Before you jump to the conclusion that science is closed minded remember the capacity of science to adapt new ideas, new working models, when new theories can explain evidence. Charles Darwin produced mountains of evidence to support evolution, overturning the scientific theories of the day, plate tectonics was rejected at the turn of the century because it lacked evidence - only to be adopted in the 1960's when scientists discovered the mid-ocean ridges where the earths crust is being pulled apart, Einstein revolutionised our understanding of gravity and his model was validated by real-world observations made during the 1919 solar eclipse when Eddington recorded that the light from distant stars was bent by the suns gravitational pull. Science is a process of knowledge accumulation which, when practiced with a spirit of free inquiry and curiosity, will continuously overturn received wisdom when better ideas come to light. It might not always work, but it is generally self-correcting; bad science doesn't stand the test of time, eventually its models will loose explanatory power, and overturned by more effective ones.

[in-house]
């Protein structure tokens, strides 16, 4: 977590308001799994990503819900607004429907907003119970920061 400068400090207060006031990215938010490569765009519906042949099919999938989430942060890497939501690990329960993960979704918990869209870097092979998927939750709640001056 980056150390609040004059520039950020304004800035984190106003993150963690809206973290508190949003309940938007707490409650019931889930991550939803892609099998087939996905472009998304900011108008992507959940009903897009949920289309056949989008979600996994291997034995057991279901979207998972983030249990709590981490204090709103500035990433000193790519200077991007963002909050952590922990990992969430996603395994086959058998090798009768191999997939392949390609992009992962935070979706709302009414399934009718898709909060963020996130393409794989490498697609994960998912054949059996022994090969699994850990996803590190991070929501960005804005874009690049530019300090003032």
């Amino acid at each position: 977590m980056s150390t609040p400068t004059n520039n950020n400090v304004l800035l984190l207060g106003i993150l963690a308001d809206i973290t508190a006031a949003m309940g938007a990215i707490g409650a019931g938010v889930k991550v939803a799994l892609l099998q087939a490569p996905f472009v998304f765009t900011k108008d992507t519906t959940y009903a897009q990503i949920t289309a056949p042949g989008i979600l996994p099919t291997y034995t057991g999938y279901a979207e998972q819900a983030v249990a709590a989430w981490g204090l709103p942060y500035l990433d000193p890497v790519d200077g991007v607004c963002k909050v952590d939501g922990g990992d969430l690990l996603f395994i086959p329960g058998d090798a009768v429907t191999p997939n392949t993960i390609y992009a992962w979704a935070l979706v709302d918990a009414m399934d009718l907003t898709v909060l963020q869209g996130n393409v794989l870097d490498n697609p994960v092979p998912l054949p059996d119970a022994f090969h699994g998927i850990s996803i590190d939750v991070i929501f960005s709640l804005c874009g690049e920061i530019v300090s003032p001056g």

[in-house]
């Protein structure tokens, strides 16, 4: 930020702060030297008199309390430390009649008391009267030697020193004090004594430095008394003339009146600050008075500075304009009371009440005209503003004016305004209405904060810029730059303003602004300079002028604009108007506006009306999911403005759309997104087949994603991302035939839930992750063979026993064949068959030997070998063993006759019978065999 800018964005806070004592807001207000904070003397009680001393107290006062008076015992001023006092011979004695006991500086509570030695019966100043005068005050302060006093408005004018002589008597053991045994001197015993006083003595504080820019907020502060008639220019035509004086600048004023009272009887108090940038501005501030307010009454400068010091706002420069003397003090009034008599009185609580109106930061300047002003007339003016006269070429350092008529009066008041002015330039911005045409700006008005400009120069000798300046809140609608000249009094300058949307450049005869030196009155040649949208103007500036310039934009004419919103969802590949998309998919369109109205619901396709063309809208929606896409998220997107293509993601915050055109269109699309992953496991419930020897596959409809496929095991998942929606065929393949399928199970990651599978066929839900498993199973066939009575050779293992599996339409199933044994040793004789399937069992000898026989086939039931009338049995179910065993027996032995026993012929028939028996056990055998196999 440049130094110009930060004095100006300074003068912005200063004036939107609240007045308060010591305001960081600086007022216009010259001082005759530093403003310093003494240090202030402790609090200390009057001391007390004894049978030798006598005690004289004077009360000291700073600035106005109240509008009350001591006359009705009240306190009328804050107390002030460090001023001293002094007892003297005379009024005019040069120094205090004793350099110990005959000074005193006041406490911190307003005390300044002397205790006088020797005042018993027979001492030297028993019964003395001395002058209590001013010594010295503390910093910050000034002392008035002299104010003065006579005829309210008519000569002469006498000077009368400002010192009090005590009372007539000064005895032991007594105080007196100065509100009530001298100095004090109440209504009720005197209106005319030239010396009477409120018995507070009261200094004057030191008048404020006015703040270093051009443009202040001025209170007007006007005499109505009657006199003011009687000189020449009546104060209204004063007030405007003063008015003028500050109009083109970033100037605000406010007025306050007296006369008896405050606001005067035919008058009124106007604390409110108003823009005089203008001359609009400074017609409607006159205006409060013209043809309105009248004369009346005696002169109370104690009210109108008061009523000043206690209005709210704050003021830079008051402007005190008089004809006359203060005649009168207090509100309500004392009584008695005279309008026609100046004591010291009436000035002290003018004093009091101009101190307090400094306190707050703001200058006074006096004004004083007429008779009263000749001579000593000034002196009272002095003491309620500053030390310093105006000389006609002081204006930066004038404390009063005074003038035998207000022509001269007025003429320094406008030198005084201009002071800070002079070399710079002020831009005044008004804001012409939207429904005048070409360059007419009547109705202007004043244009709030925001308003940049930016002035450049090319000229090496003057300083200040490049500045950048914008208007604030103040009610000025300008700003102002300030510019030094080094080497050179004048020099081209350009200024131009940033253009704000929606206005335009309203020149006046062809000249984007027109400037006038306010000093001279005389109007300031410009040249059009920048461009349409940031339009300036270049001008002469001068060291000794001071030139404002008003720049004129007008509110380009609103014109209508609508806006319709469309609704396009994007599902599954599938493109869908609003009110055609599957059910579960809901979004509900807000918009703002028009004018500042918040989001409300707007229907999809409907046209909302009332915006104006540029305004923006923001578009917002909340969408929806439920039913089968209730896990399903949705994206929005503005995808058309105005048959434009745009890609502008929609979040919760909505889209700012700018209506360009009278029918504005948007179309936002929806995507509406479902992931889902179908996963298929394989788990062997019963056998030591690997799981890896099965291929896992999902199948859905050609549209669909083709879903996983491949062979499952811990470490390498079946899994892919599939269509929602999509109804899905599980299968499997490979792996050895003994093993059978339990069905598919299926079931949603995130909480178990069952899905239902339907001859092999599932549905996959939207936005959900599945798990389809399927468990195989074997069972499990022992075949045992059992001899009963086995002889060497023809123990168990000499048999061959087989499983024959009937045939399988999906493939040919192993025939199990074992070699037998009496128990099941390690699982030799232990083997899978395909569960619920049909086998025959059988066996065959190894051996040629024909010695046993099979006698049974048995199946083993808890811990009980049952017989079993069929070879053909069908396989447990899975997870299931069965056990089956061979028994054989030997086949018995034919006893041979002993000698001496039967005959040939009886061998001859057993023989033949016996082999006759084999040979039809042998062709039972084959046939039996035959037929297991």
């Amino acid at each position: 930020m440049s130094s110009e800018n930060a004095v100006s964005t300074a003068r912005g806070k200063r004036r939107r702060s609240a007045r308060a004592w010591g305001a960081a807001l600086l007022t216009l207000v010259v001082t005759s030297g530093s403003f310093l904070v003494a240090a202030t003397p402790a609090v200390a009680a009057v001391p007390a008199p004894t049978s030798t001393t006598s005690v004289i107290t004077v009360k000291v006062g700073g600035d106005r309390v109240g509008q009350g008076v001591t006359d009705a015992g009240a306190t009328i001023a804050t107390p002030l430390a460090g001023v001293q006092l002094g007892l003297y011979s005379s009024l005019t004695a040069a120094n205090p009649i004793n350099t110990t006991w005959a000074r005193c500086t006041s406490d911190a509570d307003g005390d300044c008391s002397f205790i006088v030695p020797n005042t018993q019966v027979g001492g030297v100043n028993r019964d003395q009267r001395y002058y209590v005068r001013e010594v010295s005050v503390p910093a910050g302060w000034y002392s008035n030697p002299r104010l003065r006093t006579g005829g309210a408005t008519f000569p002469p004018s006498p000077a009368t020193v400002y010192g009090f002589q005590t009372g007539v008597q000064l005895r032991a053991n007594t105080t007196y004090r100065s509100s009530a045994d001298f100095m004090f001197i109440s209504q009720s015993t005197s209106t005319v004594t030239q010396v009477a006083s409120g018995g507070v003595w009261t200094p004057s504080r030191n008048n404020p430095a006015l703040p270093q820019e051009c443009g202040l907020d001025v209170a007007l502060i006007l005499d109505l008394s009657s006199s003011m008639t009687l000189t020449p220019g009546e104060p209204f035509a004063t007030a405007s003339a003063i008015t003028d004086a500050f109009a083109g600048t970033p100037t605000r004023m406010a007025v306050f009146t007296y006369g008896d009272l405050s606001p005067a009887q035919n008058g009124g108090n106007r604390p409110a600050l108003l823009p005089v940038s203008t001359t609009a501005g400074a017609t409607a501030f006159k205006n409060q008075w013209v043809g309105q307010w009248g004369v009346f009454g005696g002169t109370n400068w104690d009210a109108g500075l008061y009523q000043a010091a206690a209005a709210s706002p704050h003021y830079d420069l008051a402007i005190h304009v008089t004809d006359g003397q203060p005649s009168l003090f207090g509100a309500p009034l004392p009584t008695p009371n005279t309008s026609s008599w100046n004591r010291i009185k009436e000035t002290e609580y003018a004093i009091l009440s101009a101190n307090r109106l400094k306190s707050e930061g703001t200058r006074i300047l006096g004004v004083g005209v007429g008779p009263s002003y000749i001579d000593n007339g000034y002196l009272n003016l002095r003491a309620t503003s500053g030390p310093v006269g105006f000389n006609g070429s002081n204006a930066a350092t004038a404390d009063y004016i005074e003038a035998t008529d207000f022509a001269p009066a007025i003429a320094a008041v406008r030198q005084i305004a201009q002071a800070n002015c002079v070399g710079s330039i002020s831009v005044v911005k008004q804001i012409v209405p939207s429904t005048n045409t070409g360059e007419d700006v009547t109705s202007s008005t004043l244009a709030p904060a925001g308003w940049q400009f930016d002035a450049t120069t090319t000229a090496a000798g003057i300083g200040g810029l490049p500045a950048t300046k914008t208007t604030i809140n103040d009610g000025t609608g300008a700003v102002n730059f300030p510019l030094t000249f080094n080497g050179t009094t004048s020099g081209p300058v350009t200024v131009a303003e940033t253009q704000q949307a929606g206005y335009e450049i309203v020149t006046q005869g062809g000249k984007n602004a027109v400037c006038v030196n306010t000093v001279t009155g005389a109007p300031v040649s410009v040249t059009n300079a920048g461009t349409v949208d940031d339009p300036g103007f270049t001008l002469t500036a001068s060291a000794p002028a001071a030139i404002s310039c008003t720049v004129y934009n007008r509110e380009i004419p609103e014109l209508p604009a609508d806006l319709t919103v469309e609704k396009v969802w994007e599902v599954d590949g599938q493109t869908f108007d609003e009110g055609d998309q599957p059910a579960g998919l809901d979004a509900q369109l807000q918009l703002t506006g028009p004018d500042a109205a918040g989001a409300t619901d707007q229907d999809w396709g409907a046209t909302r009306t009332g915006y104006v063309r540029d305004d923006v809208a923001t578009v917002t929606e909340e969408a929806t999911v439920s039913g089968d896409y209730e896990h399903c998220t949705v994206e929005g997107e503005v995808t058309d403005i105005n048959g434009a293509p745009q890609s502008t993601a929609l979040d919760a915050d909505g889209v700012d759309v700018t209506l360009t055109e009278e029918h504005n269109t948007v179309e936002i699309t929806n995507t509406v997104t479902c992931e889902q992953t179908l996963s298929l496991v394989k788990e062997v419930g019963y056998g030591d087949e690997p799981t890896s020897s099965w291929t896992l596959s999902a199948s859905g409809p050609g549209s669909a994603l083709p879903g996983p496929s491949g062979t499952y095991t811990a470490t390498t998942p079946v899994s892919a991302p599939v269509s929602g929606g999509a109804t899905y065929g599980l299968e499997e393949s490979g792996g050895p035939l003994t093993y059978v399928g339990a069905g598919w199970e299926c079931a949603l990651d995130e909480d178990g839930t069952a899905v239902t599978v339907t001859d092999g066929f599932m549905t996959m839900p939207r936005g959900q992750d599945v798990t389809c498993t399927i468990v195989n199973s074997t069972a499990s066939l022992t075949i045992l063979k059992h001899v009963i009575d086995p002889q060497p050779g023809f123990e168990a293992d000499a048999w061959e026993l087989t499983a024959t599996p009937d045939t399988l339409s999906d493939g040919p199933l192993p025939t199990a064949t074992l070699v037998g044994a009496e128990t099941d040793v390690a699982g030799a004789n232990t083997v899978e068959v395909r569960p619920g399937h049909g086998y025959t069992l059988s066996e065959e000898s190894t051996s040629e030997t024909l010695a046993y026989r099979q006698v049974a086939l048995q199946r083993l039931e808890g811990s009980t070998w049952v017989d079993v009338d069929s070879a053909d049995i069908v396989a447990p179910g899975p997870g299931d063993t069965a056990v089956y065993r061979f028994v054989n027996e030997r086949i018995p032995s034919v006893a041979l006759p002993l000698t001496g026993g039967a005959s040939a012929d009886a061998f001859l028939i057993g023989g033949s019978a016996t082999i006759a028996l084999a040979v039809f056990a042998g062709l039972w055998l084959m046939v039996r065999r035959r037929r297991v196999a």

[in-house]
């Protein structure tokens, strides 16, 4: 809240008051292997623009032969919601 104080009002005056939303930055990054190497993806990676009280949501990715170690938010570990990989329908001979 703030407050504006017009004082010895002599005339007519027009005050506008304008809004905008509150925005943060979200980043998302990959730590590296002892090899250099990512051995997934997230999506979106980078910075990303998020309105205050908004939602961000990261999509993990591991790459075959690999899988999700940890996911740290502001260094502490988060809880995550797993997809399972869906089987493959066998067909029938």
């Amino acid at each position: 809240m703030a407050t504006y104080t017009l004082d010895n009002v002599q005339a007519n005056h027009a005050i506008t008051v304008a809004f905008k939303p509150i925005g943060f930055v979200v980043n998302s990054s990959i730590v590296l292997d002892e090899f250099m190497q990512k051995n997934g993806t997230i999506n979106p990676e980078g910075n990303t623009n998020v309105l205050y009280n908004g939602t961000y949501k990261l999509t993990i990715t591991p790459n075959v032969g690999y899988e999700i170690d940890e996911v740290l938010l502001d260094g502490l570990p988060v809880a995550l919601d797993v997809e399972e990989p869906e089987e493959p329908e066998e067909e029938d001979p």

I am more than happy to acknowledge that modern medicine has gaps in knowledge there are effective courses of treatment which aren't explored as much as they should be for legal and ethical reasons (for example hallucinogenic drugs as treatments for anxiety disorders), but if an alternative treatment has no significant effects it is a waste of valuable time and money.

You assert that a fusion of alternative and "traditional" (which infers old, perhaps out of touch) medicine works for a lot of people, I am saying that they would be just as well if they dumped the alternative and made lifestyle decisions on the basis of evidence which has experienced the scrutiny of a wide range of experts. If I want to make choices about my diet I am going to start from a position of ignorance, I try to overcome my biases and not let conclusions follow assumptions - veganism starts from the premise that not using animal products is ethical (a perfectly legitimate moral argument), but vegans then justify their position by saying that it is the healthiest diet when the evidence simply isn't there.